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When Maslow’s Hierarchy Is Irrelevant - IndyBar News

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Posted on: Apr 25, 2019

By Tom Barnard, 2019 Indianapolis Bar Association President, Taft Stettinius & Hollister LLP

In college, I learned about a motivational theory created by the psychologist Abraham Maslow in 1943. His “hierarchy of needs” is a five-stage model, depicted as a pyramid, in which human needs progress from basic needs (food, water and warmth) through psychological needs (intimate relationships) and peaking with self-fulfillment needs (self-actualization). We spent most of the time focusing on self-actualization, described as a desire “to become everything one is capable of becoming.” It seemed to me that all of us should strive to reach our full human potential, and that a rewarding challenge in life would be to first, have an understanding of our potential, and then second, place ourselves in an environment most likely to allow such achievement.

Armed with Juris Doctor degrees, we attorneys are well-situated to do just that. We have the education and training to unlock the doors that so often block others’ advancement in our society. Accordingly, Maslow’s Hierarchy finds perfect application (should you subscribe to the theory) to our profession. As just one example, we aim to place young lawyers in situations that allow them to discover their attributes within the practice and to grow into those fields of law to reach their full potential as attorneys.  Also, we each seek to reach our highest levels of competence and success within our profession, while assisting others along the way.

But our IndyBar has helped me gain a deeper understanding of our calling as attorneys and to reach a harsh realization: four of the five stages within Maslow’s Hierarchy are irrelevant for many people. What I did not comprehend as a college student was how many in our country are in situations that do not allow the luxury of fulfillment of psychological needs, let alone the dream of attaining self-actualization. Maslow’s Hierarchy is irrelevant to people who lack the basics of food, safety and elemental education. Hungry, scared and sick people do not spend their time searching how to “become everything one is capable of becoming,” and to think otherwise is unrealistic.  

Here is where the IndyBar comes in. Through our volunteer programs, such as Ask a Lawyer, we meet with people whose basics needs are unmet, helping them identify and resolve the legal obstacles that are making their lives more difficult.  Most recently, on April 9, IndyBar members collectively volunteered more than 300 pro bono service hours at 11 sites throughout Indianapolis and over the phone. People seeking advice had wide-ranging legal issues, including domestic disputes, wills and estates, employment law, debt resolution/bankruptcy, foreclosure, landlord/tenant and more. I volunteered at the Nora branch of the Indianapolis Public Library (see photos here), where I met several fellow IndyBar members. I teamed up with local attorney Matthew Dodson to meet with a woman requiring guidance on completing her divorce, which had originally been filed years ago but had been lingering without a final decree, thus preventing her from moving to the next phase of her life. This is where Matt shined, and I was grateful he had years of experience on the pertinent proceedings and forms. Matt showed her the exact form to file, explained where to go, what to do and when to do it. The young woman was relieved and grateful and had spent her time wisely by visiting an Ask a Lawyer site. Matt has been a dedicated volunteer for these pro bono service programs for many years, and I was proud to see an IndyBar member use his expertise to skillfully guide this young woman through a perplexing legal situation. Matt stands as an example of an attorney who is pursuing self-actualization through his selfless dedication toward improving the lives of others.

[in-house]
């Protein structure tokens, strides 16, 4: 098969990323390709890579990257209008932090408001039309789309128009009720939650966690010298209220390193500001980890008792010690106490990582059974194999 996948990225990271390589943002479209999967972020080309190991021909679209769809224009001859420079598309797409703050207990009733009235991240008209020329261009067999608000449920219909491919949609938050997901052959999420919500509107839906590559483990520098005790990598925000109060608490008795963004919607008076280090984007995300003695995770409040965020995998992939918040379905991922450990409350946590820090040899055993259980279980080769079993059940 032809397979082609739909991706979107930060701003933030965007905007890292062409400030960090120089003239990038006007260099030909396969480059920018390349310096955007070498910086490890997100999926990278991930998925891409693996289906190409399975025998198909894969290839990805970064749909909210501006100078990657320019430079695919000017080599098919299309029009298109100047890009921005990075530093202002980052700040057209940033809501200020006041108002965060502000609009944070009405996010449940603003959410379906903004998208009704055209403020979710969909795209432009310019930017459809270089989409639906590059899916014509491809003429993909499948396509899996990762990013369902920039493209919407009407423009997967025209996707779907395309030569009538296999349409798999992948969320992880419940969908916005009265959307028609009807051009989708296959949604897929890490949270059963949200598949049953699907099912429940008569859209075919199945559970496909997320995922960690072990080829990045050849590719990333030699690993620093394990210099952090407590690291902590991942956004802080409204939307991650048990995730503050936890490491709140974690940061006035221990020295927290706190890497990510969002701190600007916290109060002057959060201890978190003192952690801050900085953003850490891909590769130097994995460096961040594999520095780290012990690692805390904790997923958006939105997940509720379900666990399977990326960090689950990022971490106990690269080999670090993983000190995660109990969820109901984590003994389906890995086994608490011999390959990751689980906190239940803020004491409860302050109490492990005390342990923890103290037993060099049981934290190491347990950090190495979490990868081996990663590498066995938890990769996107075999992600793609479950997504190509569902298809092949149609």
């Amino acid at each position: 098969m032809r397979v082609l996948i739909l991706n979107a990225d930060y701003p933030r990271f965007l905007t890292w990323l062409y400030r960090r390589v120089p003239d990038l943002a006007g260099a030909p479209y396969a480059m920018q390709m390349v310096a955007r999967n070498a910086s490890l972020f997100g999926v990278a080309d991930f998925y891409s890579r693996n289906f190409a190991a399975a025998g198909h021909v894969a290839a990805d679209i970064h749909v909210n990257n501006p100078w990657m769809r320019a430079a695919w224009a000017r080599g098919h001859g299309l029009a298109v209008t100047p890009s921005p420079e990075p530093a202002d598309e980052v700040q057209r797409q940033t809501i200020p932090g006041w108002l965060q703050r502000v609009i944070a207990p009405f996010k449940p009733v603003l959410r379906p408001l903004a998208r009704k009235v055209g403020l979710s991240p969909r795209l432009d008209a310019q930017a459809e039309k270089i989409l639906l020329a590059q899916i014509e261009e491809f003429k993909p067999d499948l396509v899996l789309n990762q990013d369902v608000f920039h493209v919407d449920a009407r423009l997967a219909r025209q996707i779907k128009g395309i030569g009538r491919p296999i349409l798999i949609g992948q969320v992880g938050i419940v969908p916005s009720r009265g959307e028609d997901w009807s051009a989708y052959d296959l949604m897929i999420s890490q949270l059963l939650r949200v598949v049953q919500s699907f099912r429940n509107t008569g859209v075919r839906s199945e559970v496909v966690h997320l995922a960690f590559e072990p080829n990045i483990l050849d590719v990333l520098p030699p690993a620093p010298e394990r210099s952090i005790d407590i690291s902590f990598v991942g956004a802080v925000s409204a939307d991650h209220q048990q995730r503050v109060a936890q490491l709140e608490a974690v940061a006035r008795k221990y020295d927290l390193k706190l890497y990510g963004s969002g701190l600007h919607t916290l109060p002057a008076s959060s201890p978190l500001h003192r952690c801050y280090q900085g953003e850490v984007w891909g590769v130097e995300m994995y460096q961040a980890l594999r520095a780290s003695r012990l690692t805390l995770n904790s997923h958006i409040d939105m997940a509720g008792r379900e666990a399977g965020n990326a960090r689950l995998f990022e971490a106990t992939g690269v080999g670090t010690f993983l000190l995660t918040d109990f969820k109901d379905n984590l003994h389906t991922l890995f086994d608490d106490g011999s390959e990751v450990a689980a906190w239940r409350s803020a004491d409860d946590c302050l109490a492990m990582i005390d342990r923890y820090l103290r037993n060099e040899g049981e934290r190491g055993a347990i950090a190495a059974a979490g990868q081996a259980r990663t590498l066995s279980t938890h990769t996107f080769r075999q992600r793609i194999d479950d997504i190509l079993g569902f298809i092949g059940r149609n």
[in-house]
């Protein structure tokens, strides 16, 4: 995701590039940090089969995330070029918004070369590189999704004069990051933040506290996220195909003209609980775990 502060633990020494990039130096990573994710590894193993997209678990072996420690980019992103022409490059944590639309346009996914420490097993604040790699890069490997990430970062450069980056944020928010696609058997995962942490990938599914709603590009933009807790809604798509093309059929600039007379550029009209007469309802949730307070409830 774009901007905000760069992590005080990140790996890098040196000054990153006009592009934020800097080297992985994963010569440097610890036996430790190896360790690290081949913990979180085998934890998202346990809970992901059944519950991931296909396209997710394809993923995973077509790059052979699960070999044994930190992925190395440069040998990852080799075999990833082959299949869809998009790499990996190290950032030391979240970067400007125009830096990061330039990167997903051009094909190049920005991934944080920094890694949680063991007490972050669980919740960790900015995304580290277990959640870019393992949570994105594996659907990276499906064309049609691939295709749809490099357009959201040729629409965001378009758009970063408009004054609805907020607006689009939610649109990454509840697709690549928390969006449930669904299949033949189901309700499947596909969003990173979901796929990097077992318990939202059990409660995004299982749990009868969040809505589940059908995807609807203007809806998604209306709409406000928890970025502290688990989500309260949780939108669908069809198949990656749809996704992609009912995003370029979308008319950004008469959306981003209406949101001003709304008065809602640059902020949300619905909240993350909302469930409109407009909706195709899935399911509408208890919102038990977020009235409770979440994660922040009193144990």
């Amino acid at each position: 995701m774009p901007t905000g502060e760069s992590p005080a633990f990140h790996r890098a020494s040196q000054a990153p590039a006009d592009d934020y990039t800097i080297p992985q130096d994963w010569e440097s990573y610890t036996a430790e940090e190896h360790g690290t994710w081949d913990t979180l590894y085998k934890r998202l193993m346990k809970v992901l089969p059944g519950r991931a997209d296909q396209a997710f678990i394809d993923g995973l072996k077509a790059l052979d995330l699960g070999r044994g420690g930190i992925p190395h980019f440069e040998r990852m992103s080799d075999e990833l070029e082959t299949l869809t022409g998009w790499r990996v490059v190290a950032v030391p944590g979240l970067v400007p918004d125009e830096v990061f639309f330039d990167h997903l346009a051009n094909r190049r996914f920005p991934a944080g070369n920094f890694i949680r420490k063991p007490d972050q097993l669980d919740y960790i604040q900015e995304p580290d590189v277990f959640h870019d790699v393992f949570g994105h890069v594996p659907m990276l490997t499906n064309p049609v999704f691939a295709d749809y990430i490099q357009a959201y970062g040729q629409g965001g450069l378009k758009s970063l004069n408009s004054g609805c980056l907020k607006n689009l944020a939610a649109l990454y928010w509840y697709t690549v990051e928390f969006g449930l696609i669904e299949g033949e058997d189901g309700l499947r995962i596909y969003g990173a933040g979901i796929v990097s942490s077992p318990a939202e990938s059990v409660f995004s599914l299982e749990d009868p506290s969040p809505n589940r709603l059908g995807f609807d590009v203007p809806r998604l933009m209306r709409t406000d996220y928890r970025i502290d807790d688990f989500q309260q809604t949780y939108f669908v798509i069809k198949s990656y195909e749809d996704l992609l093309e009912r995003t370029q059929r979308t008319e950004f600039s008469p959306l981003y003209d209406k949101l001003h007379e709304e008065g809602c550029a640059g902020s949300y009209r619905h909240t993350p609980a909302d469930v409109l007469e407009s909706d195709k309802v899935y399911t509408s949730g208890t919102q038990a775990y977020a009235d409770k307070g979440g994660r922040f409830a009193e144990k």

While we cannot provide all the basic needs for those in our community to whom Maslow’s Hierarchy does not yet hold meaning, our legal advice at least removes barriers and provides some relief, while at the same time resulting in our own personal growth. Please consider volunteering as one of the ways you can “become everything you are capable of becoming.” Get information about the IndyBar’s many pro bono opportunities and easily sign up to volunteer at indybar.org/volunteer.

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